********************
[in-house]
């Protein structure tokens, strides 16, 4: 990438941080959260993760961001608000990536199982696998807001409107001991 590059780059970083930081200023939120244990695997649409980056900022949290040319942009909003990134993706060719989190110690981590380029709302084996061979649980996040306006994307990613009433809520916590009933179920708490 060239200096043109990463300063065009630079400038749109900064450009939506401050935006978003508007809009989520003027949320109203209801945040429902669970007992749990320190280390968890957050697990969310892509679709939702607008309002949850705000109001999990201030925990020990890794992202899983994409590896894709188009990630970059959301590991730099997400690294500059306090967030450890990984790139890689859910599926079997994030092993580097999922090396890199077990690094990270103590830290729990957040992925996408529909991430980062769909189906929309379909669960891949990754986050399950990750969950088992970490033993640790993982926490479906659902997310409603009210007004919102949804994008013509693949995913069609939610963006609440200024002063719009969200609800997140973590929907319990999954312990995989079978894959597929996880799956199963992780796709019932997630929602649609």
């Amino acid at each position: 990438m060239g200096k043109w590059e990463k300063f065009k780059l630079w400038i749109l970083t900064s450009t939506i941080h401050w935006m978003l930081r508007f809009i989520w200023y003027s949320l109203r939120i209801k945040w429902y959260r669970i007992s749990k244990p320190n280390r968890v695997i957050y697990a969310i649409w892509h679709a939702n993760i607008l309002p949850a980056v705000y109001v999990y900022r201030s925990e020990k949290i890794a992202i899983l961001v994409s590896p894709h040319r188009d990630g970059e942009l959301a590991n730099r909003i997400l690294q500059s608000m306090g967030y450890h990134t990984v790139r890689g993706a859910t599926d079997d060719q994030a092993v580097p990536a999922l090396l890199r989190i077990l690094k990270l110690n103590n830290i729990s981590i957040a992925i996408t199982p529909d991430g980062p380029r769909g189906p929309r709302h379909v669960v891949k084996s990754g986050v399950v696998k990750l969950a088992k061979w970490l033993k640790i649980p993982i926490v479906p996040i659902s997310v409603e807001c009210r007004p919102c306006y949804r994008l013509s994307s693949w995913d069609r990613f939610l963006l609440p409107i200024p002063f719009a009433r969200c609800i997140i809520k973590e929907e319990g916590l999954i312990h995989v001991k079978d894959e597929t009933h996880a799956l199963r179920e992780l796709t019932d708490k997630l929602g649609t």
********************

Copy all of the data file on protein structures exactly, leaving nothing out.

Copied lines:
[in-house]
């Protein structure tokens, strides 16, 4: 990438941080959260993760961001608000990536199982696998807001409107001991 590059780059970083930081200023939120244990695997649409980056900022949290040319942009909003990134993706060719989190110690981590380029709302084996061979649980996040306006994307990613009433809520916590009933179920708490 060239200096043109990463300063065009630079400038749109900064450009939506401050935006978003508007809009989520003027949320109203209801945040429902669970007992749990320190280390968890957050697990969310892509679709939702607008309002949850705000109001999990201030925990020990890794992202899983994409590896894709188009990630970059959301590991730099997400690294500059306090967030450890990984790139890689859910599926079997994030092993580097999922090396890199077990690094990270103590830290729990957040992925996408529909991430980062769909189906929309379909669960891949990754986050399950990750969950088992970490033993640790993982926490479906659902997310409603009210007004919102949804994008013509693949995913069609939610963006609440200024002063719009969200609800997140973590929907319990999954312990995989079978894959597929996880799956199963992780796709019932997630929602649609």
């Amino acid at each position: 990438m060239g200096k043109w590059e990463k300063f065009k780059l630079w400038i749109l970083t900064s450009t939506i941080h401050w935006m978003l930081r508007f809009i989520w200023y003027s949320l109203r939120i209801k945040w429902y959260r669970i007992s749990k244990p320190n280390r968890v695997i957050y697990a969310i649409w892509h679709a939702n993760i607008l309002p949850a980056v705000y109001v999990y900022r201030s925990e020990k949290i890794a992202i899983l961001v994409s590896p894709h040319r188009d990630g970059e942009l959301a590991n730099r909003i997400l690294q500059s608000m306090g967030y450890h990134t990984v790139r890689g993706a859910t599926d079997d060719q994030a092993v580097p990536a999922l090396l890199r989190i077990l690094k990270l110690n103590n830290i729990s981590i957040a992925i996408t199982p529909d991430g980062p380029r769909g189906p929309r709302h379909v669960v891949k084996s990754g986050v399950v696998k990750l969950a088992k061979w970490l033993k640790i649980p993982i926490v479906p996040i659902s997310v409603e807001c009210r007004p919102c306006y949804r994008l013509s994307s693949w995913d069609r990613f939610l963006l609440p409107i200024p002063f719009a009433r969200c609800i997140i809520k973590e929907e319990g916590l999954i312990h995989v001991k079978d894959e597929t009933h996880a799956l199963r179920e992780l796709t019932d708490k997630l929602g649609t």